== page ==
It is unfortunate that the Central Authority is driven  more by the passion to harvest revenue on the waterways  than the desire to invest in the infrastructural development of the resource given the parlour state of our transportation system.

This much was acknowledged by Senator Mamora when he first took over the leadership of NIWA when he declared that the supremacy tussle between the two parties was driven more by greed for revenue than desire to develop the sector.

We therefore believe that the working partnership between the Federal government and Lagos State government over Lagos State Waterways  should be  allowed to subsist and probably replicated in other coastal states whose governments are  willing to invest in water transportation.

A  landlord model of  partial concession of some aspects of inland waterways to coastal states should be worked out where the Federal government would still have general control of the inland waterways, as entrenched in the constitution, but concedes the operations of passengers ferry services and other crafts to the coastal states who will be paying agreed sum of royalties and other challenges to the Federal Government.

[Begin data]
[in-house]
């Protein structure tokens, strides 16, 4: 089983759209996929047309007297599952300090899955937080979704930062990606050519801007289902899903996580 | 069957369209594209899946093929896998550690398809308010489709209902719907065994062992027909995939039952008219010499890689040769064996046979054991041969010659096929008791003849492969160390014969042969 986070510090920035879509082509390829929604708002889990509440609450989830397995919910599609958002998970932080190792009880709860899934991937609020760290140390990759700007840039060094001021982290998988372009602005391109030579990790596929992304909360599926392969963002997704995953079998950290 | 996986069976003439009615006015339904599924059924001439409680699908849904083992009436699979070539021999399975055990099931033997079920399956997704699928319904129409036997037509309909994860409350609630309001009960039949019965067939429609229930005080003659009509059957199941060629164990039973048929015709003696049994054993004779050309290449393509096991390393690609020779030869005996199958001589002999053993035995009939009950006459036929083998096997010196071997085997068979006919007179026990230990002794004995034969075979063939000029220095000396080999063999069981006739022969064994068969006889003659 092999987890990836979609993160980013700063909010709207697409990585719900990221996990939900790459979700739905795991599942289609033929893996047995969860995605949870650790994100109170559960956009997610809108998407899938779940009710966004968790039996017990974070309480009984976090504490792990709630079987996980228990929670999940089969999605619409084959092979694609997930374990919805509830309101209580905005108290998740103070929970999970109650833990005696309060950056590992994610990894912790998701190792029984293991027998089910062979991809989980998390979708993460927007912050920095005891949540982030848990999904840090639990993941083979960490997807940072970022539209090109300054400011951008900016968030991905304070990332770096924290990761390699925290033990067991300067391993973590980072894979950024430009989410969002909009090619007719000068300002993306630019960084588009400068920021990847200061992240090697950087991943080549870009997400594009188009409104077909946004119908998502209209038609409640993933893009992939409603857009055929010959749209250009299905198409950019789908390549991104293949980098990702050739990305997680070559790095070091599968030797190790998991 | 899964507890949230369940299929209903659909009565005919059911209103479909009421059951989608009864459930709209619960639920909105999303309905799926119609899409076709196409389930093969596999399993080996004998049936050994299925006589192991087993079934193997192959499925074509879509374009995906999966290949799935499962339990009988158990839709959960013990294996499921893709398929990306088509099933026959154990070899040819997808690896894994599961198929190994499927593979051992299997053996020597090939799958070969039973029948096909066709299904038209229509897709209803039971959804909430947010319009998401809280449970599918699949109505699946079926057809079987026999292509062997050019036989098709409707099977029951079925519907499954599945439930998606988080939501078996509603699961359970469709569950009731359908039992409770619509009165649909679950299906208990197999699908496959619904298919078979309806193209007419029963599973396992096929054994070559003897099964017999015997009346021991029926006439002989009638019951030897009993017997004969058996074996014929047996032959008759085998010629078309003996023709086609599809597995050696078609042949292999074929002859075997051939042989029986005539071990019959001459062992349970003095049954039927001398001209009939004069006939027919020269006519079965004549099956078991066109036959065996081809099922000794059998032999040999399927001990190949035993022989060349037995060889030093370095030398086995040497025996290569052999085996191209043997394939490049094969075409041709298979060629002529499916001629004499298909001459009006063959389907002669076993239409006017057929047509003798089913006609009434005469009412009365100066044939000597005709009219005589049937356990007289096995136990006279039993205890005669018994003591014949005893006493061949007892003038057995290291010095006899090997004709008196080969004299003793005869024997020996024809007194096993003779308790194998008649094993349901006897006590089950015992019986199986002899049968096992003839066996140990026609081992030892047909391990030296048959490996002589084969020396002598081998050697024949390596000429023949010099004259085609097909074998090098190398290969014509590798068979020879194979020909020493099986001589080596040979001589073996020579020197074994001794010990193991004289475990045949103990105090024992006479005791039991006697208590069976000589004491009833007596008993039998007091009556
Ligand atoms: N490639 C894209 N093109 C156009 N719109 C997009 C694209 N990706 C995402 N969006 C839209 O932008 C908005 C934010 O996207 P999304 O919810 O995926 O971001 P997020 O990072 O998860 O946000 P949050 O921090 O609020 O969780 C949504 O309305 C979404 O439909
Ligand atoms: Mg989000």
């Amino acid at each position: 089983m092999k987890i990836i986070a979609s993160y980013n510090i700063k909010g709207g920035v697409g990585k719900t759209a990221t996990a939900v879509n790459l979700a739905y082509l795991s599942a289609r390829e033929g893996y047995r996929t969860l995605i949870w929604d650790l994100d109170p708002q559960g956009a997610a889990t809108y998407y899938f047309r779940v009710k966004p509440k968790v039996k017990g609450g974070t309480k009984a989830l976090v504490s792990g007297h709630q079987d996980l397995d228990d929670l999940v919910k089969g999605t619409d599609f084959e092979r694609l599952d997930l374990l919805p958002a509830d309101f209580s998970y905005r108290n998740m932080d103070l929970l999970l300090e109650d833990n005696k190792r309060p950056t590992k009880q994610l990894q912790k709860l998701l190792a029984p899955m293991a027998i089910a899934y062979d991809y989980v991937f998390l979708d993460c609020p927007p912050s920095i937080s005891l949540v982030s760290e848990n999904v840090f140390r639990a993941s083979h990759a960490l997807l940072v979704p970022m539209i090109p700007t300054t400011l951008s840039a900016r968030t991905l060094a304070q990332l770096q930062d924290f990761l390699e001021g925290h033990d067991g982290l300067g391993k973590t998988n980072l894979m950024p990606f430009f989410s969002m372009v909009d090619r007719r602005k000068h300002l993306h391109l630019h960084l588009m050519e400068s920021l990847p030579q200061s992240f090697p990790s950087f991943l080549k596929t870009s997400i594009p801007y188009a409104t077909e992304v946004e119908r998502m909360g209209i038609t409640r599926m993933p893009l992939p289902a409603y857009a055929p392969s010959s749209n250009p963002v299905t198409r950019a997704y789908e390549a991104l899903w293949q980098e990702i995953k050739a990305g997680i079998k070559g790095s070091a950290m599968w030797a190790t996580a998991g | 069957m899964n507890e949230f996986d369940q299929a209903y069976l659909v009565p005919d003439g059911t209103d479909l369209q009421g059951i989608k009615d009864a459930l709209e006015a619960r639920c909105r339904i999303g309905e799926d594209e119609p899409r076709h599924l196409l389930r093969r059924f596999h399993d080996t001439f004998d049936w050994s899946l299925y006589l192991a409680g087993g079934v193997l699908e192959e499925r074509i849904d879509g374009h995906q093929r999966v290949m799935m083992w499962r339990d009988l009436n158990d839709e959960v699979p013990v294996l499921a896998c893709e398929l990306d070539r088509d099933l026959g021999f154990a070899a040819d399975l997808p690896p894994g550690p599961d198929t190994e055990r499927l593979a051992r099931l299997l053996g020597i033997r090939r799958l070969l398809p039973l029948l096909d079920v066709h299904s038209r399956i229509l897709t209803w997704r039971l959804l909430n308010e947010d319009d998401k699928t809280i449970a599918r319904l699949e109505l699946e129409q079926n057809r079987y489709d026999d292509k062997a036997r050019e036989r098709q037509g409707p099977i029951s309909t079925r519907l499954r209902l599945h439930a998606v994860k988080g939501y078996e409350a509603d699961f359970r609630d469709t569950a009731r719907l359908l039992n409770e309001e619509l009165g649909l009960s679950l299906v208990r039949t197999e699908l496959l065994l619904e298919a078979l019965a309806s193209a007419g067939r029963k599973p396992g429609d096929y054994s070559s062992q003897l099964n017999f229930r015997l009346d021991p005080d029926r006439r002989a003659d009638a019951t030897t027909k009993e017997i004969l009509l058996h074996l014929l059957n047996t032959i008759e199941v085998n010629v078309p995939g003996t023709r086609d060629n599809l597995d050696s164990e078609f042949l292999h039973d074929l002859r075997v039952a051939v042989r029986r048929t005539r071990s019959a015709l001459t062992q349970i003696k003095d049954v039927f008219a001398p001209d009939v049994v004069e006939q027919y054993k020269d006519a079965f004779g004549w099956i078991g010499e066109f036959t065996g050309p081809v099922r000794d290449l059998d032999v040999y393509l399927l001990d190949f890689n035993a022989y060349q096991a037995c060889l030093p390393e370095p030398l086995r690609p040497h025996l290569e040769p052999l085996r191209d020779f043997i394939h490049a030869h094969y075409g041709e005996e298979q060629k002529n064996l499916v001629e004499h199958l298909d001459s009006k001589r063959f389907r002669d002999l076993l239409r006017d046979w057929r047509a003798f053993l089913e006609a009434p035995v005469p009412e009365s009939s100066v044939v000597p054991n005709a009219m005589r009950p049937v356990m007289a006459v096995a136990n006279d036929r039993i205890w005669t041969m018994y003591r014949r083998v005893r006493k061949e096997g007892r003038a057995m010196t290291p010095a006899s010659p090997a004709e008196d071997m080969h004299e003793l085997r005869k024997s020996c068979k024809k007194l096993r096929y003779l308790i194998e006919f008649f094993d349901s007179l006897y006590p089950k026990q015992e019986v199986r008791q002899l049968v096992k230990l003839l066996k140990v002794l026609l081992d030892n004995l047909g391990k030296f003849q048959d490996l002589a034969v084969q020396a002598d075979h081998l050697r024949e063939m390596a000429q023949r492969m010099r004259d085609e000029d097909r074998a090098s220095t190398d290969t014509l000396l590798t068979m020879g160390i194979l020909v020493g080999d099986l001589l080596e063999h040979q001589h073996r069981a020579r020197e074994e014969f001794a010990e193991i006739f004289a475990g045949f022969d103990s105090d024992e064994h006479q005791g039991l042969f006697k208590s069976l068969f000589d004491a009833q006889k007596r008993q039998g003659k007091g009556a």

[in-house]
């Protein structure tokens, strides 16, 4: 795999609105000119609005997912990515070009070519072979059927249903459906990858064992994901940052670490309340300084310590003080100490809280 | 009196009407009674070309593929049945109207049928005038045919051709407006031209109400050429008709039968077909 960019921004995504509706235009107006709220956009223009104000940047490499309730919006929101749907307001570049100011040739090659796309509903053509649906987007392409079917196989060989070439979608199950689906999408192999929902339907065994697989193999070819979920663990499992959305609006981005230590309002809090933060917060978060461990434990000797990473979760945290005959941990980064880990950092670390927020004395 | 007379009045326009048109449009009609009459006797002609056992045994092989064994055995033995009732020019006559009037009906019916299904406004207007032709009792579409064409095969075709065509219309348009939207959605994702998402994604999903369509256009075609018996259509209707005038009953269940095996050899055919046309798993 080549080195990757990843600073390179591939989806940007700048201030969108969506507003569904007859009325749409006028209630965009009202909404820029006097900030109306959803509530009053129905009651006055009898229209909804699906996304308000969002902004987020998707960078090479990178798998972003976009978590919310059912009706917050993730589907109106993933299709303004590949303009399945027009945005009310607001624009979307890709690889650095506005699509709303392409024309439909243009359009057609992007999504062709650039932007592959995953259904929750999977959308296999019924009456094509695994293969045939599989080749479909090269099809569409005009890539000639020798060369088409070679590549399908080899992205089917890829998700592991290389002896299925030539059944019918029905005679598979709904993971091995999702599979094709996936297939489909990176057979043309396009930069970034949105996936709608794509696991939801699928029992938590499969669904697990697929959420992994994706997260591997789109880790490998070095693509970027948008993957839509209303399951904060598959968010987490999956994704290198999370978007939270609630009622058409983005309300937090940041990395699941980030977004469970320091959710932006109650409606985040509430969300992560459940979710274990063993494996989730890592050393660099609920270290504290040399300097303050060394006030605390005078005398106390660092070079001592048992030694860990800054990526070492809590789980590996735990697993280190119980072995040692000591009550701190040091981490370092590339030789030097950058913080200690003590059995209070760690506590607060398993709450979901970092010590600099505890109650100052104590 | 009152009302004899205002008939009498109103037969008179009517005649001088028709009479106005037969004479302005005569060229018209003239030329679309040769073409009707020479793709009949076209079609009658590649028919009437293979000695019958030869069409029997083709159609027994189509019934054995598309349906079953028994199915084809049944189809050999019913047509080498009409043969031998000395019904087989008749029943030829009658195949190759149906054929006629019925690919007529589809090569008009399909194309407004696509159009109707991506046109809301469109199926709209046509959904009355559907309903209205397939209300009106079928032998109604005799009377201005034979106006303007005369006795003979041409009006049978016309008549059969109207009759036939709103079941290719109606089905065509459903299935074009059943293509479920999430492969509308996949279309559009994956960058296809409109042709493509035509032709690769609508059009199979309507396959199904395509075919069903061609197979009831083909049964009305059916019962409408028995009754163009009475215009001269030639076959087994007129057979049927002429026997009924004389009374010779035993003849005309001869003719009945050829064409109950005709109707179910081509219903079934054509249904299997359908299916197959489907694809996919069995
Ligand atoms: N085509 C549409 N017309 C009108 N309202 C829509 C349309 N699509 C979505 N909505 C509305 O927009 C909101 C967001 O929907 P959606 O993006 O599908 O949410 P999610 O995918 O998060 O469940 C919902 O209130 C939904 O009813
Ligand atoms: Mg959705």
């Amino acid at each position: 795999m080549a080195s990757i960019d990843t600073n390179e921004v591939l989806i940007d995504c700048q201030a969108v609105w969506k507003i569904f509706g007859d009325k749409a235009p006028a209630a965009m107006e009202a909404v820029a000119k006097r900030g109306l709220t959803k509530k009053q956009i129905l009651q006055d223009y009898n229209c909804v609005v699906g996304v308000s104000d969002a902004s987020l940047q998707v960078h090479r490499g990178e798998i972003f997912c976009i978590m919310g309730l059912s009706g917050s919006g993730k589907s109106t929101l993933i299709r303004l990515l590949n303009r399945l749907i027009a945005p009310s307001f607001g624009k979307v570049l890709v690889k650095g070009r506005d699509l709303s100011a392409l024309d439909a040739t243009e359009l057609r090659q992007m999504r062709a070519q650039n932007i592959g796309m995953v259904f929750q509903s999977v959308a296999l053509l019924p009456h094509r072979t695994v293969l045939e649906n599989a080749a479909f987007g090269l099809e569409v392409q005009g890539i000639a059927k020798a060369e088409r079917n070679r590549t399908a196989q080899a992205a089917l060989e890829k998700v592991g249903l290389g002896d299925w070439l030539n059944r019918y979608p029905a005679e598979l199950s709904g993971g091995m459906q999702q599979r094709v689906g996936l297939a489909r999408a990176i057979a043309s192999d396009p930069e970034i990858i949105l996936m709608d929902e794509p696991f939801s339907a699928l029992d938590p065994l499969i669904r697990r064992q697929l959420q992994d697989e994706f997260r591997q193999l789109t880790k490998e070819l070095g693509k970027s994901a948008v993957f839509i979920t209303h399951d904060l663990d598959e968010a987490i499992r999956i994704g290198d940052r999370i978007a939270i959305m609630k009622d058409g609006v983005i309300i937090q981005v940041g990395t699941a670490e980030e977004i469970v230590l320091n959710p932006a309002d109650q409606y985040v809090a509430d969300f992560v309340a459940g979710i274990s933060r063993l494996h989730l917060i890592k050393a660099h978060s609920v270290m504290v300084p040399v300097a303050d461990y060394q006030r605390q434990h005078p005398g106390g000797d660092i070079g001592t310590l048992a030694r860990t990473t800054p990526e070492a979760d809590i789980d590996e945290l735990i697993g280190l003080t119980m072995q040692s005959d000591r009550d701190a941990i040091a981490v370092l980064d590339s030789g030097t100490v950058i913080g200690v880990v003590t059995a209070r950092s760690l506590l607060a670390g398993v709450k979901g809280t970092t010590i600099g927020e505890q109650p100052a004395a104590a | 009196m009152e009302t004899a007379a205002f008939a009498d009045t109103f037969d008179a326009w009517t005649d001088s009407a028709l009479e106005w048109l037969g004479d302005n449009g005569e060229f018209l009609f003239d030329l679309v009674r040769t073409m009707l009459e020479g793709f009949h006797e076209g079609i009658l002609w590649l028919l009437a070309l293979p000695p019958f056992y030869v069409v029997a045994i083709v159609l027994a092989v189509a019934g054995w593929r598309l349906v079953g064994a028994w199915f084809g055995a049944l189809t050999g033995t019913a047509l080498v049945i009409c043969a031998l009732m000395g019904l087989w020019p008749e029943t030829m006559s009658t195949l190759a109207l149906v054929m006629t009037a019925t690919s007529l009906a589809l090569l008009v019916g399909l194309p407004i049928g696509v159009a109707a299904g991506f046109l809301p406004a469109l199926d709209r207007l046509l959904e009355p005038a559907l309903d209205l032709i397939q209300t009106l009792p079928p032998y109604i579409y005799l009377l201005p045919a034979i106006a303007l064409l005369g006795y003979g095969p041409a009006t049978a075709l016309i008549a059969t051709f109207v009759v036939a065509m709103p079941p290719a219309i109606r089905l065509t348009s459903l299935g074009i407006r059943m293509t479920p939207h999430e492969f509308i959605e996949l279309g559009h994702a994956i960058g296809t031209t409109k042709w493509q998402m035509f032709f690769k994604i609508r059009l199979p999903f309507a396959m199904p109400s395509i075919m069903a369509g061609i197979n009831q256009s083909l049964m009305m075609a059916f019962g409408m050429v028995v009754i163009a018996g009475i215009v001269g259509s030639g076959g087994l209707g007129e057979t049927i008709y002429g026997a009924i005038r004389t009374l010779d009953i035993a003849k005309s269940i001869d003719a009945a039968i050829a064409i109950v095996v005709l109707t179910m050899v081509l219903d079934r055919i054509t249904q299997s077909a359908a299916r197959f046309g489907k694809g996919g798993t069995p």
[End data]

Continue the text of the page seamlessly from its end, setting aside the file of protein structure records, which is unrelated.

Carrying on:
Under the arrangement we are espousing and which is similar to the port concession programme, the Federal government will now be using the accruable charges to carry out periodic maintenance dredging of the waterways.

With this arrangement, the financial burden of maintaining the waterways and providing the requisite infrastructure which have over the years proved too much for the Federal Government, would have been  surmounted.

Unless Federal government has the capacity to take on the challenges of infrastructural deficits which have rendered our waterways death zone, Amaechi’s call for the take over of the Lagos waterways, to us, is red herring.